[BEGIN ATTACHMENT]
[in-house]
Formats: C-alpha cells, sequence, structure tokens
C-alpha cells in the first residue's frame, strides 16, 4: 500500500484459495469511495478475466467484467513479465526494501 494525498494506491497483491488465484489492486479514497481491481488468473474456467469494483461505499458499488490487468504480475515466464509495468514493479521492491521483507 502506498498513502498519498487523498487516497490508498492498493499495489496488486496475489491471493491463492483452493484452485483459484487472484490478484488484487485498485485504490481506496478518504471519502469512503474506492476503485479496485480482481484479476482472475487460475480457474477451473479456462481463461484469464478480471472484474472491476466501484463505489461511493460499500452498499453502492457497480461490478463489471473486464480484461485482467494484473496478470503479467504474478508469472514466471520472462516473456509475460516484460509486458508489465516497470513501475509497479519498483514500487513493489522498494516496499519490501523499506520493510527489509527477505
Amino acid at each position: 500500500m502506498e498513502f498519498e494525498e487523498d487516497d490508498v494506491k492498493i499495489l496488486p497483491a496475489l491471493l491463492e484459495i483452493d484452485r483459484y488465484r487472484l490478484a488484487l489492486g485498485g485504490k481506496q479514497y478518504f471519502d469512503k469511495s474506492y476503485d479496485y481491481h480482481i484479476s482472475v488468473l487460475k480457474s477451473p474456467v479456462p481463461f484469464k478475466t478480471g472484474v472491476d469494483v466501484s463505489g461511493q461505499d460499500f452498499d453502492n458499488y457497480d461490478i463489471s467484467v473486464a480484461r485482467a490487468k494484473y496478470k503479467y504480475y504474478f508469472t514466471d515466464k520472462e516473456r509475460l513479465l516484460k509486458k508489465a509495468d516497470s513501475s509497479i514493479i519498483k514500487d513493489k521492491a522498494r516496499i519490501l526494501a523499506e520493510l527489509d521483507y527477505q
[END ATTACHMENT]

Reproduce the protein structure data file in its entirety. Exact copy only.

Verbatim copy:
[in-house]
Formats: C-alpha cells, sequence, structure tokens
C-alpha cells in the first residue's frame, strides 16, 4: 500500500484459495469511495478475466467484467513479465526494501 494525498494506491497483491488465484489492486479514497481491481488468473474456467469494483461505499458499488490487468504480475515466464509495468514493479521492491521483507 502506498498513502498519498487523498487516497490508498492498493499495489496488486496475489491471493491463492483452493484452485483459484487472484490478484488484487485498485485504490481506496478518504471519502469512503474506492476503485479496485480482481484479476482472475487460475480457474477451473479456462481463461484469464478480471472484474472491476466501484463505489461511493460499500452498499453502492457497480461490478463489471473486464480484461485482467494484473496478470503479467504474478508469472514466471520472462516473456509475460516484460509486458508489465516497470513501475509497479519498483514500487513493489522498494516496499519490501523499506520493510527489509527477505
Amino acid at each position: 500500500m502506498e498513502f498519498e494525498e487523498d487516497d490508498v494506491k492498493i499495489l496488486p497483491a496475489l491471493l491463492e484459495i483452493d484452485r483459484y488465484r487472484l490478484a488484487l489492486g485498485g485504490k481506496q479514497y478518504f471519502d469512503k469511495s474506492y476503485d479496485y481491481h480482481i484479476s482472475v488468473l487460475k480457474s477451473p474456467v479456462p481463461f484469464k478475466t478480471g472484474v472491476d469494483v466501484s463505489g461511493q461505499d460499500f452498499d453502492n458499488y457497480d461490478i463489471s467484467v473486464a480484461r485482467a490487468k494484473y496478470k503479467y504480475y504474478f508469472t514466471d515466464k520472462e516473456r509475460l513479465l516484460k509486458k508489465a509495468d516497470s513501475s509497479i514493479i519498483k514500487d513493489k521492491a522498494r516496499i519490501l526494501a523499506e520493510l527489509d521483507y527477505q